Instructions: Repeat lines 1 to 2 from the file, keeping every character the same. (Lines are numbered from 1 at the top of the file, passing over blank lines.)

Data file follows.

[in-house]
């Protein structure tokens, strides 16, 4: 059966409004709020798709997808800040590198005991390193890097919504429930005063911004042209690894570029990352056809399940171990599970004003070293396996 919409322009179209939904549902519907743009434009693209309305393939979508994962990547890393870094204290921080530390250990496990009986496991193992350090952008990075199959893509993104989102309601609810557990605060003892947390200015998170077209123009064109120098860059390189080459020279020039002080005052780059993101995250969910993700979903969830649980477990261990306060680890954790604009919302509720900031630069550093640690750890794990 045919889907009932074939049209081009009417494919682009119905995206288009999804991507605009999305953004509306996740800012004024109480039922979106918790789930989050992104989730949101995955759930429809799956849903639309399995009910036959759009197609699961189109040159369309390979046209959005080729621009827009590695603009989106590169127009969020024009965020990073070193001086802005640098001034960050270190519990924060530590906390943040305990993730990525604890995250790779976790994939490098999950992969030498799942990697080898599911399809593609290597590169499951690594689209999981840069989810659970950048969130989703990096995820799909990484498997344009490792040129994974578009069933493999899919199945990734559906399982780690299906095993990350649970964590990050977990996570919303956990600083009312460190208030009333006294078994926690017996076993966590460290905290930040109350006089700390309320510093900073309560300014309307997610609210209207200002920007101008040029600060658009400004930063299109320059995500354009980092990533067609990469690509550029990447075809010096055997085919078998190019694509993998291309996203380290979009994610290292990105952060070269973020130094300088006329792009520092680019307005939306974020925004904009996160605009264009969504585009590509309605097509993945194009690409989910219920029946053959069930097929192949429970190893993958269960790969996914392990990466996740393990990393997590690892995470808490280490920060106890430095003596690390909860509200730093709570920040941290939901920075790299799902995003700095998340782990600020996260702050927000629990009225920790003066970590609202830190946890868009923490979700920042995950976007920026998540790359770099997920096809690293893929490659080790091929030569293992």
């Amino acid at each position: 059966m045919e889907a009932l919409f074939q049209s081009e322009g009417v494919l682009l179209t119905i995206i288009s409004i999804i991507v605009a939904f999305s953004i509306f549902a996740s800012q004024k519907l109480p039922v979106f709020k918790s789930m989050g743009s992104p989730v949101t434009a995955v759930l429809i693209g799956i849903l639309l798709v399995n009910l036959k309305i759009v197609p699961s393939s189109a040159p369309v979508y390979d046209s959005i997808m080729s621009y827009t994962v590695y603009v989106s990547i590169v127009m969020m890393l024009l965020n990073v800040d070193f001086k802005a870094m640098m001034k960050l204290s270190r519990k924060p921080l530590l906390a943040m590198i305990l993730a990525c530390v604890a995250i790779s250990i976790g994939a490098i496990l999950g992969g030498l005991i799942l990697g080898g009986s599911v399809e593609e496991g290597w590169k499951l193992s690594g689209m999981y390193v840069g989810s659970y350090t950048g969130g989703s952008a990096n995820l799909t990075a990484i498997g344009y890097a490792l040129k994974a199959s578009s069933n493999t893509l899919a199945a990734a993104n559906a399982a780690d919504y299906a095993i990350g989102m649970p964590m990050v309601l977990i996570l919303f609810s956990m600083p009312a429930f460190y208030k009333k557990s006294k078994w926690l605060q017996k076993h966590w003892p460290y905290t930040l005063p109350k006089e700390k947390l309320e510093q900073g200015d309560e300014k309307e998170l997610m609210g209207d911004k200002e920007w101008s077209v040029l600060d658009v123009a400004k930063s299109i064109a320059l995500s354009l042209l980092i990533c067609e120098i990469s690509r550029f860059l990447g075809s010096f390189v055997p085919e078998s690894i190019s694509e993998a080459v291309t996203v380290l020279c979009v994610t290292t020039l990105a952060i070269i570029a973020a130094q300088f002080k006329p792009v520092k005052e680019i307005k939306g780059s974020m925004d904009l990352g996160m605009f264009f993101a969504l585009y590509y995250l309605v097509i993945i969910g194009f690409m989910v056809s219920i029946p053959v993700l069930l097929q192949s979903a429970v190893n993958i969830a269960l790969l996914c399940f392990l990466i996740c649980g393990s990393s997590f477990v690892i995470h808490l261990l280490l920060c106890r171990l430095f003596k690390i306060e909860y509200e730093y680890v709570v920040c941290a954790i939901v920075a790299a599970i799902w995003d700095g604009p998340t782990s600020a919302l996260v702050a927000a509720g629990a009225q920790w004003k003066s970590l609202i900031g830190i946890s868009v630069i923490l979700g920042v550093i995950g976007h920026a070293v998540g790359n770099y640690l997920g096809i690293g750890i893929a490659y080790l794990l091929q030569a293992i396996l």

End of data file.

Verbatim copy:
[in-house]
């Protein structure tokens, strides 16, 4: 059966409004709020798709997808800040590198005991390193890097919504429930005063911004042209690894570029990352056809399940171990599970004003070293396996 919409322009179209939904549902519907743009434009693209309305393939979508994962990547890393870094204290921080530390250990496990009986496991193992350090952008990075199959893509993104989102309601609810557990605060003892947390200015998170077209123009064109120098860059390189080459020279020039002080005052780059993101995250969910993700979903969830649980477990261990306060680890954790604009919302509720900031630069550093640690750890794990 045919889907009932074939049209081009009417494919682009119905995206288009999804991507605009999305953004509306996740800012004024109480039922979106918790789930989050992104989730949101995955759930429809799956849903639309399995009910036959759009197609699961189109040159369309390979046209959005080729621009827009590695603009989106590169127009969020024009965020990073070193001086802005640098001034960050270190519990924060530590906390943040305990993730990525604890995250790779976790994939490098999950992969030498799942990697080898599911399809593609290597590169499951690594689209999981840069989810659970950048969130989703990096995820799909990484498997344009490792040129994974578009069933493999899919199945990734559906399982780690299906095993990350649970964590990050977990996570919303956990600083009312460190208030009333006294078994926690017996076993966590460290905290930040109350006089700390309320510093900073309560300014309307997610609210209207200002920007101008040029600060658009400004930063299109320059995500354009980092990533067609990469690509550029990447075809010096055997085919078998190019694509993998291309996203380290979009994610290292990105952060070269973020130094300088006329792009520092680019307005939306974020925004904009996160605009264009969504585009590509309605097509993945194009690409989910219920029946053959069930097929192949429970190893993958269960790969996914392990990466996740393990990393997590690892995470808490280490920060106890430095003596690390909860509200730093709570920040941290939901920075790299799902995003700095998340782990600020996260702050927000629990009225920790003066970590609202830190946890868009923490979700920042995950976007920026998540790359770099997920096809690293893929490659080790091929030569293992």